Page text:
Smiley face
Weather     Live Markets

Scarlett Johansson may potentially sue OpenAI for creating a voice assistant that sounds like her performance in the film “Her.” Legal experts believe she has a strong case, citing past cases and potential damages. The lack of industry oversight in AI and the need for greater protections for creators are highlighted in this situation.

The use of copyright law may not be applicable, as OpenAI claims it did not use Johansson’s actual voice but rather an actress using her own voice. However, a right-of-publicity claim could still be viable, given that many states, including California, where OpenAI is based, have laws protecting individuals’ likenesses from being misused for profit.

An analysis of past cases, including those involving Bette Midler and Tom Waits, demonstrates the potential legal issues that OpenAI may face. The company’s intent in creating the AI voice assistant may be a critical factor in determining liability in a potential lawsuit. OpenAI’s actions and public statements may have already weakened its defense.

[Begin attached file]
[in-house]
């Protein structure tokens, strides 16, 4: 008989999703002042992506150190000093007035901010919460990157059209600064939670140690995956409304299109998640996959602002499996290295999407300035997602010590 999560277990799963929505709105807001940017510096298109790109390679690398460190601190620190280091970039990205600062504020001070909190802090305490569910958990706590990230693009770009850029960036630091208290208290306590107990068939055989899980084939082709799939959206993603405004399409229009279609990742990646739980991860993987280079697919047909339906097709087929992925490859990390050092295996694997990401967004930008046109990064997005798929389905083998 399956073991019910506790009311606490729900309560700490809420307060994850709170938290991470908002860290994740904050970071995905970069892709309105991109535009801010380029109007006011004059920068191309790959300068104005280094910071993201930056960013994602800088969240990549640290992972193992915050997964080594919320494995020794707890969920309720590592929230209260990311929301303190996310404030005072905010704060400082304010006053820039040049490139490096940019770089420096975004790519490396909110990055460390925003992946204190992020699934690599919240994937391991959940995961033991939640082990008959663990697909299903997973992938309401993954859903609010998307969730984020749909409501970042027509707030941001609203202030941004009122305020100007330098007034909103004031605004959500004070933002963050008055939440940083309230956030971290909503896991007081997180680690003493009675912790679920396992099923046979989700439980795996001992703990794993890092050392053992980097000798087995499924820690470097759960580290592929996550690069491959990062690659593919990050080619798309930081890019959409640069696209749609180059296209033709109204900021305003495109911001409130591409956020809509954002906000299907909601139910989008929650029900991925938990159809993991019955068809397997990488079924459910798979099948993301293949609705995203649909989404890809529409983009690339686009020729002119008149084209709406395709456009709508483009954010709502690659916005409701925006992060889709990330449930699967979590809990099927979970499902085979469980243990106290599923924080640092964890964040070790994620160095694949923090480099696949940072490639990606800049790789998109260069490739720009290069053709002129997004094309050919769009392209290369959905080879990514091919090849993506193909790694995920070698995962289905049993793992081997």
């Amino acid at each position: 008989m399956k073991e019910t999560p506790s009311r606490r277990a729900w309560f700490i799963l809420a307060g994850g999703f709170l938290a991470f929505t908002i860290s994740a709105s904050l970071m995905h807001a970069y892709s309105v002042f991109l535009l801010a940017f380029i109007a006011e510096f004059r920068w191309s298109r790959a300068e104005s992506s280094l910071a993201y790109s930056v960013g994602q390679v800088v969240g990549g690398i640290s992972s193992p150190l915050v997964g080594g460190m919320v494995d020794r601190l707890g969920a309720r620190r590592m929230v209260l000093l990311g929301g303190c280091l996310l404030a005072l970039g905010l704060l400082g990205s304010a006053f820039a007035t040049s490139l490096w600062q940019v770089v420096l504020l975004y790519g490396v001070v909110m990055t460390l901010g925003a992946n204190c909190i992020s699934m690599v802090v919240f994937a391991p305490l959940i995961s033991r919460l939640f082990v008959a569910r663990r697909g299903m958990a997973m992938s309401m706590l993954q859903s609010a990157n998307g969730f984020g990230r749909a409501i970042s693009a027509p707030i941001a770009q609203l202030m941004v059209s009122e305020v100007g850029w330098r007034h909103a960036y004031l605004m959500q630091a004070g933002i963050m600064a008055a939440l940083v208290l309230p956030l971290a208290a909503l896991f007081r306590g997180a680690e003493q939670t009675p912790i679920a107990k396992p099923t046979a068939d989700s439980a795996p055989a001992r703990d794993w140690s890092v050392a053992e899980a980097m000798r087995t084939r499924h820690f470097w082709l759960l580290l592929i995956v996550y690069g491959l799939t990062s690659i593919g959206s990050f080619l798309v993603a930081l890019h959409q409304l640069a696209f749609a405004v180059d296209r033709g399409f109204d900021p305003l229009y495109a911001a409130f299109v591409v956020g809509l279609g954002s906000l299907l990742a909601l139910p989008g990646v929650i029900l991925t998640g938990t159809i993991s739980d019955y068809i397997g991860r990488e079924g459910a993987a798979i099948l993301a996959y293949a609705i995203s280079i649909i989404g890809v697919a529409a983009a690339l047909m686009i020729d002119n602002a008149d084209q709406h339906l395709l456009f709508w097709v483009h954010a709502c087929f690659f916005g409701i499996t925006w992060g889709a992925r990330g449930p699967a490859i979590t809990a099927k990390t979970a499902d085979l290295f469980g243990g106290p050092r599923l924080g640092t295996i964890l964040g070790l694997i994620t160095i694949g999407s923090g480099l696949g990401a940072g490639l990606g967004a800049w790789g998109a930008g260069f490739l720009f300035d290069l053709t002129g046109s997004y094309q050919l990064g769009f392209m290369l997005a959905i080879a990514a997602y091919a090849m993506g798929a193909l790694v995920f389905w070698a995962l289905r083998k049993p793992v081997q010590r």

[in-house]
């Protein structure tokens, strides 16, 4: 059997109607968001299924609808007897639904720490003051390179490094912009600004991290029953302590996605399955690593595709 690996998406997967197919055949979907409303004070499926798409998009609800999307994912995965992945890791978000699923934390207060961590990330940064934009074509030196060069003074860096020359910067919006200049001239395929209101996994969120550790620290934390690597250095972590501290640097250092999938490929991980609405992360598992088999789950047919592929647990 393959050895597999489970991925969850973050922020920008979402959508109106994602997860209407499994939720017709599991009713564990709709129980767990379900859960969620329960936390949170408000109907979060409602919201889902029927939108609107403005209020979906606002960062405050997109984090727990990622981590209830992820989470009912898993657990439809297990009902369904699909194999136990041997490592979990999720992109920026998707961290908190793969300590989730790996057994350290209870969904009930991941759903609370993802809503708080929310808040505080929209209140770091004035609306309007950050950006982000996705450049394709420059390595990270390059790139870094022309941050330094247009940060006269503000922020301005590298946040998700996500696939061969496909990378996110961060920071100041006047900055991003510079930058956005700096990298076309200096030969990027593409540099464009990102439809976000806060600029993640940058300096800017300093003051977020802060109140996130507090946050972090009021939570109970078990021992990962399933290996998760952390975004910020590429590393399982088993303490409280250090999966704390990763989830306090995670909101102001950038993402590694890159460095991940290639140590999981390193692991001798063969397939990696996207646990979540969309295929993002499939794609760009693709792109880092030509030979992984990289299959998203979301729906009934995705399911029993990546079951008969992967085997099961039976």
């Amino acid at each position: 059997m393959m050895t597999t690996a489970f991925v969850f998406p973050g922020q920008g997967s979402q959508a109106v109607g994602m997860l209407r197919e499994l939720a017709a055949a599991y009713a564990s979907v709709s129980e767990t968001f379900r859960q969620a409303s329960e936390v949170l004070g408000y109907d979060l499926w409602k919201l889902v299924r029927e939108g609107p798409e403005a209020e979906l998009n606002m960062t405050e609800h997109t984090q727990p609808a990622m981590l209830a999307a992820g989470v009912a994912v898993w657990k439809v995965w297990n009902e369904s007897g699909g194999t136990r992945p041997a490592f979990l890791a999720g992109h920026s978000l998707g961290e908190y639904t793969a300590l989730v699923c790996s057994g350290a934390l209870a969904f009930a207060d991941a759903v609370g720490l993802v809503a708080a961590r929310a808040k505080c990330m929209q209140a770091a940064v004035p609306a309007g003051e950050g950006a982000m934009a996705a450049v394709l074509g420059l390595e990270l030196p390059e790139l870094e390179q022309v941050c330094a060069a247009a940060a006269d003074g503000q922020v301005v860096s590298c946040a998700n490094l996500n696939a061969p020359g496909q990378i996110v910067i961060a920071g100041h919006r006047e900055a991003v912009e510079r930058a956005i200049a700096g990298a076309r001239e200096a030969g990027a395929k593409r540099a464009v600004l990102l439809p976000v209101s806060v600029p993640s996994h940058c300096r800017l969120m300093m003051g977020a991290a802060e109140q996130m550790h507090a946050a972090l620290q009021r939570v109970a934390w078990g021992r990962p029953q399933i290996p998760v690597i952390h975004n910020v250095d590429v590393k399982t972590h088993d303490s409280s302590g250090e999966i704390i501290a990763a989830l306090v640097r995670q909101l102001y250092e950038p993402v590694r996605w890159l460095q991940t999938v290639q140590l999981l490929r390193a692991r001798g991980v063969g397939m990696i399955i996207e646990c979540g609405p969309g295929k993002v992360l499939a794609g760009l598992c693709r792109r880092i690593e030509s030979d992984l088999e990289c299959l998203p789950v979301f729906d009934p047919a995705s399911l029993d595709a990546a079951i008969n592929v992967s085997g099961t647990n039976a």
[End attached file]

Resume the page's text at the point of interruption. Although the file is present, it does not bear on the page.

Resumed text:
The situation involving Johansson raises concerns about deepfakes and AI technology, highlighting the need for federal laws to protect individuals from unauthorized use of their likeness. Tech companies like Adobe have proposed legislation to address these issues, while lawmakers are also considering bills such as the NO FAKES Act and the No AI Fraud Act. However, there are concerns about potential loopholes and unintended consequences in these proposed laws.

The debate over publicity rights and AI in Congress reflects the broader effort to address the complexities of AI technology and its impacts on society. The issues surrounding AI-generated content, the use of deceased celebrities’ likenesses, and the balance between free expression and privacy rights are all part of the ongoing discussion on AI regulation. Overall, the legal landscape surrounding AI and intellectual property remains complex and continues to evolve.

Share.
© 2024 Globe Echo. All Rights Reserved.